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Artillery Row

The day #FBPE delusions died

Europeans have shifted rightwards — and no one should be surprised

For years, the fictional character RS Archer has been posting on Twitter about how parochial and stupid Britain is compared to France, where he purports to live. Brexiteers are ill-tempered and xenophobic while the French are jovial and cosmopolitan.

Maintaining this imaginative universe depends on studied ignorance of violent or illiberal tendencies in France. Archer mocked the idea that there were serious riots in France in 2023, for example (there were). Now that the right-populist National Rally has topped the European elections, Archer has said nothing at all. Limply, he has spent the day making fun of British Brexiteers.

In the minds of Britain’s managerial leftists, Brexit Britain is grim and bigoted while Europe — up to Poland and Hungary at least — is an island of multicultural liberalism. John Kampfner’s Why the Germans Do It Better is an upmarket example.

But this — to pay tribute to Adam Curtis — is a fantasy. As Guy Dampier wrote for The Critic last year, the continent has been drifting rightwards. This is even true of younger voters. In his Critic essay “The kids are alt-right”, Sebastian Milbank observed:

In France and Spain, the youth have abandoned centrist parties and now vote for either the far-left, or the far-right — the majority of French under-30s voted either for Marine Le Pen or Jean-Luc Mélenchon in 2017.

In Finland, Austria, Romania, Greece, Portugal, Belgium, the Netherlands and Switzerland, the greatest growth for nationalist and far-right parties has been among younger voters. The pattern isn’t repeated in every country, but it is incredibly widespread. 

This trend has manifested itself vividly in the European elections. The National Rally in France, the AfD in Germany, the FPO in Austria and Vlaams Belang in Belgium all did well on nationalist platforms, and it seems fair to presume that young voters were unusually influential in their success.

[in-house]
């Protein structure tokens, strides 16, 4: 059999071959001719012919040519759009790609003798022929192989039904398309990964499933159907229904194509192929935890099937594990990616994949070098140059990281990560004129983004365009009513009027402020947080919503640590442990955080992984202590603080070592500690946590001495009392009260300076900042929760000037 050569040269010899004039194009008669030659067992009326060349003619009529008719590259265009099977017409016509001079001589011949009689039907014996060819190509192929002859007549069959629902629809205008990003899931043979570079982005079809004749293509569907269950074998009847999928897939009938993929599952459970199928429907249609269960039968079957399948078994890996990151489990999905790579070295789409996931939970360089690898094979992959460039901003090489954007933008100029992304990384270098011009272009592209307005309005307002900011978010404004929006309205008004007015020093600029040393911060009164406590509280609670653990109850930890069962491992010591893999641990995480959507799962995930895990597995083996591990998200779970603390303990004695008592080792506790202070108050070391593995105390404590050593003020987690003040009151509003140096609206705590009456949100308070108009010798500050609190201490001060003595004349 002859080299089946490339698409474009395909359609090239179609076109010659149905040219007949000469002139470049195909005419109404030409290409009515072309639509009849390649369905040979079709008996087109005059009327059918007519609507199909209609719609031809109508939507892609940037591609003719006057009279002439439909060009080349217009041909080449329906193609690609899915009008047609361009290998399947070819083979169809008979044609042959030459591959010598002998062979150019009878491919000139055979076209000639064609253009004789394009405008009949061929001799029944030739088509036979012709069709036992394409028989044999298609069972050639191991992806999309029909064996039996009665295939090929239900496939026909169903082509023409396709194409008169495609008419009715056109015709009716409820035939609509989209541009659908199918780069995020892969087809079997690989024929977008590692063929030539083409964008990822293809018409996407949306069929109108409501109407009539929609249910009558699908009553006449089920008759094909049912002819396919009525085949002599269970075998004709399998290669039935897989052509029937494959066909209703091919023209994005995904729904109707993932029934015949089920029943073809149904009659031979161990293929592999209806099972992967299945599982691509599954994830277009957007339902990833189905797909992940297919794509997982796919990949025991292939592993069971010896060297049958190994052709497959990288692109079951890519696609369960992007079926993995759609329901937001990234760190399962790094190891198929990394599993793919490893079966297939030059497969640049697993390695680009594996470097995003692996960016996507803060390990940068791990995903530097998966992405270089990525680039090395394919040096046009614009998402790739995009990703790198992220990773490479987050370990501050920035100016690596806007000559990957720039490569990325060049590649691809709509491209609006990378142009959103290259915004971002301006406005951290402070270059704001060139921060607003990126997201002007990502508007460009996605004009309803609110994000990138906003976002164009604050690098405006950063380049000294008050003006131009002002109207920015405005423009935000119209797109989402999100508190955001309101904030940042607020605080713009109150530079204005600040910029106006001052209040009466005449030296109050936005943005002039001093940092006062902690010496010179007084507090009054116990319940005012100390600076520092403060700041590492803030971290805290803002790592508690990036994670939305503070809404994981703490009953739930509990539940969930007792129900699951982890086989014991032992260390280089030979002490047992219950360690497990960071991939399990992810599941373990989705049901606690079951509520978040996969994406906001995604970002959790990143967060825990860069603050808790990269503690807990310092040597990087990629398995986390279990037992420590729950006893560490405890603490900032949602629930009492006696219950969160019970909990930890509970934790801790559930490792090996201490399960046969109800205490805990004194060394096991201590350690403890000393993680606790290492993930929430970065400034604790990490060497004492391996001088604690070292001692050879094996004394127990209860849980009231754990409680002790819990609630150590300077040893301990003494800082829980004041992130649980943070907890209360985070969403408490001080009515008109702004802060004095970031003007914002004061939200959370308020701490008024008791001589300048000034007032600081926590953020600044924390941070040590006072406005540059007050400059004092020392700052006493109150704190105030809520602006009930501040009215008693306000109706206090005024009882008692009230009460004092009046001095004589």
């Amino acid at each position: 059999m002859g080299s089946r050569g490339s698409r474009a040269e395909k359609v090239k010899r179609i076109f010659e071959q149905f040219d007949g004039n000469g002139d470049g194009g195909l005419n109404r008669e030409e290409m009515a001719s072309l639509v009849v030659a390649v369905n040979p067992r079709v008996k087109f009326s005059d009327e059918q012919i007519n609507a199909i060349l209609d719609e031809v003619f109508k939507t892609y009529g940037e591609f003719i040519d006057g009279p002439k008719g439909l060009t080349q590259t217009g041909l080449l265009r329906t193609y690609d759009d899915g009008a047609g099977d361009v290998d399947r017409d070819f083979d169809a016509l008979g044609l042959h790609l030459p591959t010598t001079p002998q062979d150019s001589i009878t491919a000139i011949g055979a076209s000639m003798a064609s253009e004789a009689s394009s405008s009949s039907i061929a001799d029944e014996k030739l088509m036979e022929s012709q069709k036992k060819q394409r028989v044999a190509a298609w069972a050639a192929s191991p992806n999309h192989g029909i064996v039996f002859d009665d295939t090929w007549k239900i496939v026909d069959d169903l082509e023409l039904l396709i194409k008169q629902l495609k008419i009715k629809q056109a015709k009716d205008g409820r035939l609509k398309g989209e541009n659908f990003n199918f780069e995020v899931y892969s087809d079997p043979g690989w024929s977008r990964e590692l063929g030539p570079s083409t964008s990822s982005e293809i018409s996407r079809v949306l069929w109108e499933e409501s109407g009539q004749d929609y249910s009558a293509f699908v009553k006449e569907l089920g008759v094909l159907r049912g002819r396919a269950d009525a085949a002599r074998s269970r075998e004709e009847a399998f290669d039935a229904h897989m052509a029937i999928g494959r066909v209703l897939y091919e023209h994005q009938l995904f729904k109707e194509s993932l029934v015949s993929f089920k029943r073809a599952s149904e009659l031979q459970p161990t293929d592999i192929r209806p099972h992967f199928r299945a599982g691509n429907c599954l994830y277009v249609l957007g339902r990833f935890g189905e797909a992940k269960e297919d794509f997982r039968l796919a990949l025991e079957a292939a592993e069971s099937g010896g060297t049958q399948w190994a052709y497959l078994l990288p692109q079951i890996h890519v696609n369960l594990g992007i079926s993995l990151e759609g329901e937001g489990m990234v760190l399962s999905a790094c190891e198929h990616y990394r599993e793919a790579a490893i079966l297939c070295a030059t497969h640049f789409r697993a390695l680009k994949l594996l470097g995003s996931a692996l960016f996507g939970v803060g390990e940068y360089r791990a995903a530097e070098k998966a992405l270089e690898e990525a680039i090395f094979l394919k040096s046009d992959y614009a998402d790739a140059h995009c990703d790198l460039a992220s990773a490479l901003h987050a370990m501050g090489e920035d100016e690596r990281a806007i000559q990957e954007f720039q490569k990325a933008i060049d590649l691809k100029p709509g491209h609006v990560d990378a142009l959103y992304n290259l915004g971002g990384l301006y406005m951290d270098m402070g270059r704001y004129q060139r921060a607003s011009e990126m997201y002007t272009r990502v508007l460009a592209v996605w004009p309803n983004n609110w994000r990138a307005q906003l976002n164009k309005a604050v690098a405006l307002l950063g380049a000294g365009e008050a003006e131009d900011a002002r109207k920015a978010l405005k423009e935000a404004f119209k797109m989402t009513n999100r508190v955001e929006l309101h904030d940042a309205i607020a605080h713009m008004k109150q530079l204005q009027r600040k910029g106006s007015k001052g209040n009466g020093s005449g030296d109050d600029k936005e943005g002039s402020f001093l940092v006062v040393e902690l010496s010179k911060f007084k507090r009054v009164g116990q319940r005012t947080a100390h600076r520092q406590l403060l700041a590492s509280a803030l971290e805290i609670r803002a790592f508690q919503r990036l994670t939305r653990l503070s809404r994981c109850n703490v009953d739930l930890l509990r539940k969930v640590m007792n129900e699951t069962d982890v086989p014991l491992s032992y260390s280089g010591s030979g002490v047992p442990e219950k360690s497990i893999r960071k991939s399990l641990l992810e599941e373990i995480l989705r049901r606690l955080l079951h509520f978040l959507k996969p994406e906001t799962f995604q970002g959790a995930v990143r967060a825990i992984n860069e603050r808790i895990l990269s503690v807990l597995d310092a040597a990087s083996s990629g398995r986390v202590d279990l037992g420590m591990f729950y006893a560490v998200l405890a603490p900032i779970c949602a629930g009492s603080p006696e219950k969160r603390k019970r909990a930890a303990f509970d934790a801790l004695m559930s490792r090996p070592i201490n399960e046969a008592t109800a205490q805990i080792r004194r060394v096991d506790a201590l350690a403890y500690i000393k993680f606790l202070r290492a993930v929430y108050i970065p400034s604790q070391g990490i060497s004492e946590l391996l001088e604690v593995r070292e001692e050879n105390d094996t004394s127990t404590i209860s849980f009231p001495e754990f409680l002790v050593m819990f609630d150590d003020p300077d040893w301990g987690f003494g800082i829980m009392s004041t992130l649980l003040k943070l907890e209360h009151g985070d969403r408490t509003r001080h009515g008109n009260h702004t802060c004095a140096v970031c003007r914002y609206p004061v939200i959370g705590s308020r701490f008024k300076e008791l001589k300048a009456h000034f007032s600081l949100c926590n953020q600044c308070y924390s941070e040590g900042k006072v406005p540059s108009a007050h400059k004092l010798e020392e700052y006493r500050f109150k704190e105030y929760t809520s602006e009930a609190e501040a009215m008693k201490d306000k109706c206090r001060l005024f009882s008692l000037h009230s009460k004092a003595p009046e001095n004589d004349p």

To be sure, the elections were by no means a runaway triumph for the right. The Swedish Democrats underperformed in Sweden. Donald Tusk’s liberal coalition triumphed in Poland. In Hungary, Fidesz won but in its worst performance in an EU election in two decades. All unifactorial analyses of European politics — indeed, any politics — are ignorant or disingenuous.

Yet the relative success of nationalist parties has dismayed pro-EU Britons. In the Guardian, Alexander Hurst — who had just earned the right to vote in France — laments:

… the hold that a type of nostalgia politics exerts among people of roughly my generation for a time they never lived in, and that never really existed anyway.

Who says right-wing politics must depend on nostalgia for the past and not just unhappiness with the present? Young people in France have grown up witnessing brutal massacres, deranged executions, infectious rioting and a growing gang problem. I suspect that those of them who have been shifting to the right are less romantic about the past than they are dissatisfied with the modern world — and fearful about the future. 

Also in the Guardian, Timothy Garton-Ash frets about how the rise of nationalist parties might enable the expansionist aims of Vladimir Putin. It is a reasonable concern. But there is no sense of how to satisfy aggrieved voters — who, after all, I think most of us can accept, are not voting out of any love for the Kremlin.

The writer Tom Gara wrote an unintentionally funny tweet yesterday. “It’s very scary,” he brooded:

… that in basically every Western democracy immigration politics is powering a massive far right surge and nobody on the non-far-right seems to have any idea how to deal with it

I dunno — have you considered reducing immigration

Unprecedented demographic changes, after all, are the common threads linking Western European nations that are now experiencing a “far right surge”, and voters have made it very clear that they are unhappy. Have previously liberal voters suddenly become xenophobes and reactionaries or do they have substantive problems with the scale and effects of these changes? No one is obliged to agree with them but you can’t ignore, demonise or trivialise their perspective and then be shocked when it becomes more urgent and bad-tempered. 

At a certain point I’m afraid we’re just going to have to admit it,” sighs Ben Coates, the author of The Rhine and Why the Dutch Are Different, “A surprisingly large proportion of Europeans are actually quite racist.” This kind of sentiment tends to blithely overlook the rest of the world — Pakistan, for example, where Afghan refugees are being forced out in their hundreds of thousands. 

Europeans are absolutely not militant identitarians, except for small ideological minorities, and rightly so. But popular concerns have been ignored, pathologised and patronised continually — pushing generally tolerant people towards different outlets for their opinions.

Meanwhile, one sympathises with Remainers who are grappling with the idea that the continent is not all rosé and bratwurst. It is tempting to wonder if Remainers and Brexiteers will ever switch places. The AC Graylings of tomorrow might demand that Britain keeps control over its institutions in defiance of bigoted Brussels. The Nigel Farages of tomorrow, on the other hand, might look across the English Channel with a wistful sigh.

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